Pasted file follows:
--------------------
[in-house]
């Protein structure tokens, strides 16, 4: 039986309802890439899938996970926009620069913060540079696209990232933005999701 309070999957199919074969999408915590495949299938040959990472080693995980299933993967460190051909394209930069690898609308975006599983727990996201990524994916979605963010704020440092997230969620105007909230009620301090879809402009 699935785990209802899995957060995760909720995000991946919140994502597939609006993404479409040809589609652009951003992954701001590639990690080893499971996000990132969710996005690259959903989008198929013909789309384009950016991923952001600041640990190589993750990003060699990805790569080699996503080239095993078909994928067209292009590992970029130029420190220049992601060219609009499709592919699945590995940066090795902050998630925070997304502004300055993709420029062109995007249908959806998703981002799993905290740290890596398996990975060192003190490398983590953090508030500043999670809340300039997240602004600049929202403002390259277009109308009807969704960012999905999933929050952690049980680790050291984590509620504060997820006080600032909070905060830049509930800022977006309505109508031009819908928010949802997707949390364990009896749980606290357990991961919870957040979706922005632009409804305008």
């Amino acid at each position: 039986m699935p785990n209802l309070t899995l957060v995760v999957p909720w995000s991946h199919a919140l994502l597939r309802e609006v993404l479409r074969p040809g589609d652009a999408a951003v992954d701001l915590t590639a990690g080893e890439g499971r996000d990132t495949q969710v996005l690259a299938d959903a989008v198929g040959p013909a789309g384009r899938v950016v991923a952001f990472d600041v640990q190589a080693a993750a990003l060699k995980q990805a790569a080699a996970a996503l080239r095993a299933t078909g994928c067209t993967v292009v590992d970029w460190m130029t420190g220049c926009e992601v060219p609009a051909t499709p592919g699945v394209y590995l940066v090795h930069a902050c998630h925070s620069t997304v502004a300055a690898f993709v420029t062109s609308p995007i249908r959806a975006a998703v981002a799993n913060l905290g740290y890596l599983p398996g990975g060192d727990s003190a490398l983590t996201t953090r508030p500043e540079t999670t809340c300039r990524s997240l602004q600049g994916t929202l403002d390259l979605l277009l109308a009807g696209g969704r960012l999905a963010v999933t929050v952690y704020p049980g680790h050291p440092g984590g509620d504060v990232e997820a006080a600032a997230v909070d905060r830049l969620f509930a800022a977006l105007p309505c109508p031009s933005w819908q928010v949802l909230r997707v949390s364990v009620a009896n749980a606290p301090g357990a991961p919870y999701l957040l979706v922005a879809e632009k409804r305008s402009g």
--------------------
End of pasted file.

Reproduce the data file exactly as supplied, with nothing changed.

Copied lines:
[in-house]
């Protein structure tokens, strides 16, 4: 039986309802890439899938996970926009620069913060540079696209990232933005999701 309070999957199919074969999408915590495949299938040959990472080693995980299933993967460190051909394209930069690898609308975006599983727990996201990524994916979605963010704020440092997230969620105007909230009620301090879809402009 699935785990209802899995957060995760909720995000991946919140994502597939609006993404479409040809589609652009951003992954701001590639990690080893499971996000990132969710996005690259959903989008198929013909789309384009950016991923952001600041640990190589993750990003060699990805790569080699996503080239095993078909994928067209292009590992970029130029420190220049992601060219609009499709592919699945590995940066090795902050998630925070997304502004300055993709420029062109995007249908959806998703981002799993905290740290890596398996990975060192003190490398983590953090508030500043999670809340300039997240602004600049929202403002390259277009109308009807969704960012999905999933929050952690049980680790050291984590509620504060997820006080600032909070905060830049509930800022977006309505109508031009819908928010949802997707949390364990009896749980606290357990991961919870957040979706922005632009409804305008």
């Amino acid at each position: 039986m699935p785990n209802l309070t899995l957060v995760v999957p909720w995000s991946h199919a919140l994502l597939r309802e609006v993404l479409r074969p040809g589609d652009a999408a951003v992954d701001l915590t590639a990690g080893e890439g499971r996000d990132t495949q969710v996005l690259a299938d959903a989008v198929g040959p013909a789309g384009r899938v950016v991923a952001f990472d600041v640990q190589a080693a993750a990003l060699k995980q990805a790569a080699a996970a996503l080239r095993a299933t078909g994928c067209t993967v292009v590992d970029w460190m130029t420190g220049c926009e992601v060219p609009a051909t499709p592919g699945v394209y590995l940066v090795h930069a902050c998630h925070s620069t997304v502004a300055a690898f993709v420029t062109s609308p995007i249908r959806a975006a998703v981002a799993n913060l905290g740290y890596l599983p398996g990975g060192d727990s003190a490398l983590t996201t953090r508030p500043e540079t999670t809340c300039r990524s997240l602004q600049g994916t929202l403002d390259l979605l277009l109308a009807g696209g969704r960012l999905a963010v999933t929050v952690y704020p049980g680790h050291p440092g984590g509620d504060v990232e997820a006080a600032a997230v909070d905060r830049l969620f509930a800022a977006l105007p309505c109508p031009s933005w819908q928010v949802l909230r997707v949390s364990v009620a009896n749980a606290p301090g357990a991961p919870y999701l957040l979706v922005a879809e632009k409804r305008s402009g």